Death-in-service benefit – still a benefit after dismissal?

What happens to death-in-service benefit if an employee dies shortly after being unlawfully dismissed?

Death-in-service benefit is a policy taken out by an employer to pay a benefit to the estate of an employee if they were to die during their employment. The payout is usually calculated as a multiple of the person’s salary. The payment is intended to benefit the individual’s dependents, but one issue that can arise is what happens when someone dies shortly after being unlawfully dismissed?

Fox v British Airways plc

The question that arose in this recent case was whether the death-in-service benefit was a loss which was recoverable by the dependants of Mr Fox. The claims of unfair dismissal and disability discrimination were being brought by Mr Fox’s father, on his behalf.

Mr Fox, an employee of British Airways, was dismissed from work on grounds of capability due to a long-term back condition. Only five days after his dismissal, he had surgery intended to enable him to return to work. He later died less than three weeks after the surgery aged 44. But for his dismissal, Mr Fox would have been entitled to a death-in-service benefit worth around £85,000 – three times his salary.

At a preliminary hearing, which also dealt with a jurisdiction point, the Employment Tribunal held that only a nominal amount of £350 to reflect the cost of life insurance was recoverable by Mr Fox’s estate if liability were made out. The Tribunal found that the cost of replacing life cover was a reasonably foreseeable loss sustained by Mr Fox himself, whereas the loss of a payout under that cover was a loss suffered by his dependents and was not a ‘loss of substance’ to Mr Fox.

EAT decision

The EAT allowed the appeal from Mr Fox’s father not to award the full death-in-service sum and ultimately overturned the Tribunal’s decision.

The EAT rejected the argument put forward by BA and accepted by the Tribunal that Mr Fox himself had not suffered any loss and the only loss was to his beneficiaries, and as such, this was not recoverable by Mr Fox’s estate.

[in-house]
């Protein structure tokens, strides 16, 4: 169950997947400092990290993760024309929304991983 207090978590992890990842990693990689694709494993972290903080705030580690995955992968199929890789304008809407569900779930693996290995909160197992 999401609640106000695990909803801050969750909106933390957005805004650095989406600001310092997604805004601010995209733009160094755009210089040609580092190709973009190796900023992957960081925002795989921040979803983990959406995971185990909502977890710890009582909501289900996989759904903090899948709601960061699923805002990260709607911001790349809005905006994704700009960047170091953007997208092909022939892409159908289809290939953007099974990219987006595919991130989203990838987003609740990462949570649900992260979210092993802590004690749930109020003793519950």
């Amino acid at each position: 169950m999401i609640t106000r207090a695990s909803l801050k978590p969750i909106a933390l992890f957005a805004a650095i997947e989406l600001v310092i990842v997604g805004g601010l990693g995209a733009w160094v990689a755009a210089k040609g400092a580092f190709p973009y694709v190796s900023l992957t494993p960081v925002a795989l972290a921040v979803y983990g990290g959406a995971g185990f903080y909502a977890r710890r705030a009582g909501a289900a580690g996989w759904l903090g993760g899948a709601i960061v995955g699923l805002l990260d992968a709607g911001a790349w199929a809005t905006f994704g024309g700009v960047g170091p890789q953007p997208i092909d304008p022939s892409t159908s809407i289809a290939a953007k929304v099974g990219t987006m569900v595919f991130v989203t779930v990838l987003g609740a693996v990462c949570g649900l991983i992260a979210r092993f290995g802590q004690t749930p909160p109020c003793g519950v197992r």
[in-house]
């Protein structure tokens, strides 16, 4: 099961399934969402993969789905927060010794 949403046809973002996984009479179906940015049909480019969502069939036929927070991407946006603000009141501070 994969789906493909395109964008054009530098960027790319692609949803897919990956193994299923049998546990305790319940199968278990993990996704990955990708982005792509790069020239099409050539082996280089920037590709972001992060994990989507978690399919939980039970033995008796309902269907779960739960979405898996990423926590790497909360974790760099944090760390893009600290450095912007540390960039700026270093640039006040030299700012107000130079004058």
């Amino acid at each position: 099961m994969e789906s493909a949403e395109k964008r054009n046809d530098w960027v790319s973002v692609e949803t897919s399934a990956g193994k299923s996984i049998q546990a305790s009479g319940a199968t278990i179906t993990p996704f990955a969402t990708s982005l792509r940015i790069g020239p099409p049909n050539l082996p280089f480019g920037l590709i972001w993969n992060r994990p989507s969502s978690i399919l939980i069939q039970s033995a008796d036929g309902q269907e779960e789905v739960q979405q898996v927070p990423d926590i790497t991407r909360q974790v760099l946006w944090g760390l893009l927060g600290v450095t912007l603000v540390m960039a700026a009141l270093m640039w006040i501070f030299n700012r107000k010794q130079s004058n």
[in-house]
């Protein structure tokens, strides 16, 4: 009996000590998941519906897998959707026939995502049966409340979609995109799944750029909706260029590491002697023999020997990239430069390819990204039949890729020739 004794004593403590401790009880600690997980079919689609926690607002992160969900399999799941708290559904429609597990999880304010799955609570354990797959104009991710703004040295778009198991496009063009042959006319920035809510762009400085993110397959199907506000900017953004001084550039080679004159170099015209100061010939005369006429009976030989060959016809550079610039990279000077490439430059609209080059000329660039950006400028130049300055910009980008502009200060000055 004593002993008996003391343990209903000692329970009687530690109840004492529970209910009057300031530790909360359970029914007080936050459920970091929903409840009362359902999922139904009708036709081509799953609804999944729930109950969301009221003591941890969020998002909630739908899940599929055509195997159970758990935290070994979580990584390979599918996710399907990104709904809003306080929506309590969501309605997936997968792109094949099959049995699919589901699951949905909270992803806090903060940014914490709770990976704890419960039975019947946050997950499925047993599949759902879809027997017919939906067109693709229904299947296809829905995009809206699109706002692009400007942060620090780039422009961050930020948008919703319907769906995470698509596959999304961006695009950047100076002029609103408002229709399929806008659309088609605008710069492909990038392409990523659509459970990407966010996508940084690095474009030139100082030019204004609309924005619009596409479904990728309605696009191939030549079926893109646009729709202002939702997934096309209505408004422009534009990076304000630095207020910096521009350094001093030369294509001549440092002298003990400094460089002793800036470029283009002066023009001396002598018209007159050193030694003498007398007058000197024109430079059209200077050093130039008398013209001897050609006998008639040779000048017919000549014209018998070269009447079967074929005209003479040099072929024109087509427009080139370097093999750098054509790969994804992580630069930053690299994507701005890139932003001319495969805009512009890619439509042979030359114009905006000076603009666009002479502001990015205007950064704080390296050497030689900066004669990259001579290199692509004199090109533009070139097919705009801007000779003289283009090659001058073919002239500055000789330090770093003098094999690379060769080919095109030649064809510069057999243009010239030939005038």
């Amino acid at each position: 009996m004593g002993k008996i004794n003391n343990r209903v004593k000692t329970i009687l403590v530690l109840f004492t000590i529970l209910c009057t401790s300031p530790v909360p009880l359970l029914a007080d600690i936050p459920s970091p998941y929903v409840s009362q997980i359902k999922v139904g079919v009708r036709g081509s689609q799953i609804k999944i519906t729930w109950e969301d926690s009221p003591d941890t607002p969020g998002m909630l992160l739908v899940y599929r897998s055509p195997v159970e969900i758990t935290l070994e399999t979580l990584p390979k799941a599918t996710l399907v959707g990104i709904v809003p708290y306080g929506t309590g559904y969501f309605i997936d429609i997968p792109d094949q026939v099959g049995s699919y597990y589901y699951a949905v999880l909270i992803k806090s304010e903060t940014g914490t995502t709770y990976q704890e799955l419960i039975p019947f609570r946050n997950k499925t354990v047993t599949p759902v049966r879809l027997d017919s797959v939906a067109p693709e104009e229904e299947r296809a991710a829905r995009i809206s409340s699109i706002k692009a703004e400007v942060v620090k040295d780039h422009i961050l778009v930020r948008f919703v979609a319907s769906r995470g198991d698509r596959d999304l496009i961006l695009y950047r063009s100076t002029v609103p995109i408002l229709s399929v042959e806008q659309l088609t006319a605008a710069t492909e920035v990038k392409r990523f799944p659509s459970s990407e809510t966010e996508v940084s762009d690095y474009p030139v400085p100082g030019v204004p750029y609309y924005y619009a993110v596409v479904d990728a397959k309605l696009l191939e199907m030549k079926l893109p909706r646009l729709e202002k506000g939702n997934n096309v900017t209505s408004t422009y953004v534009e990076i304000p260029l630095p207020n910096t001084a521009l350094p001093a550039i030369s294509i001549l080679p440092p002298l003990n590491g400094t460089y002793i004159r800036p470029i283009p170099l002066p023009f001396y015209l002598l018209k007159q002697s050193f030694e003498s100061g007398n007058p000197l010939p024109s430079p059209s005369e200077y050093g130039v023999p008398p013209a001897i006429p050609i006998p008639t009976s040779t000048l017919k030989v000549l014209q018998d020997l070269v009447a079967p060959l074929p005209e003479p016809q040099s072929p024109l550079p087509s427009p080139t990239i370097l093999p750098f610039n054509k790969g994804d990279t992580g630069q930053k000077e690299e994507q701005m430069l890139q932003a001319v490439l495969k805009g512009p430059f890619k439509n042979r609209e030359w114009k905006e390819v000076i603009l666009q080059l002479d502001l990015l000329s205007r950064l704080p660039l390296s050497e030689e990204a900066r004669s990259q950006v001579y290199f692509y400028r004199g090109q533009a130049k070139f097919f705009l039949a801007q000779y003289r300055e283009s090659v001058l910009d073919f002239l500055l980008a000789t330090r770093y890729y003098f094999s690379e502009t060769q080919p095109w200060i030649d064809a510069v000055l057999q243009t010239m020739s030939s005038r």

The EAT held that the death-in-service benefit was a contractual right which Mr Fox had while he was employed by BA. When he was dismissed he lost the entitlement to have a sum paid to others in the event of his death and that was a real loss upon which a monetary value could be placed.

Will this decision have a significant impact on employers?

Probably not as this is a fairly unusual situation for an employer to face. However, it does serve as a warning that any claim following the death of an ex-employee could be an expensive one to lose or settle, despite the lack of loss of earnings beyond death.

It should also be remembered that the question of paying out for a death-in-service benefit will only arise once liability has been determined. In the absence of evidence from the claimant, this will not be easy for their representative to establish.

One other claim which does need to be considered is the potentially expensive breach of contract claim that could arise where an employee who is dismissed in breach of contract dies shortly after dismissal. In such a case, an individual who would not succeed with an unfair dismissal claim may succeed in recovering the death-in-service payment via the breach of contract route.

As such, any employer with high earning employees and a PILON clause in employment contracts need to ensure that they make good use of this if they wish to avoid this costly claim.

Lois Petty, Solicitor, lois.petty@weightmans.com

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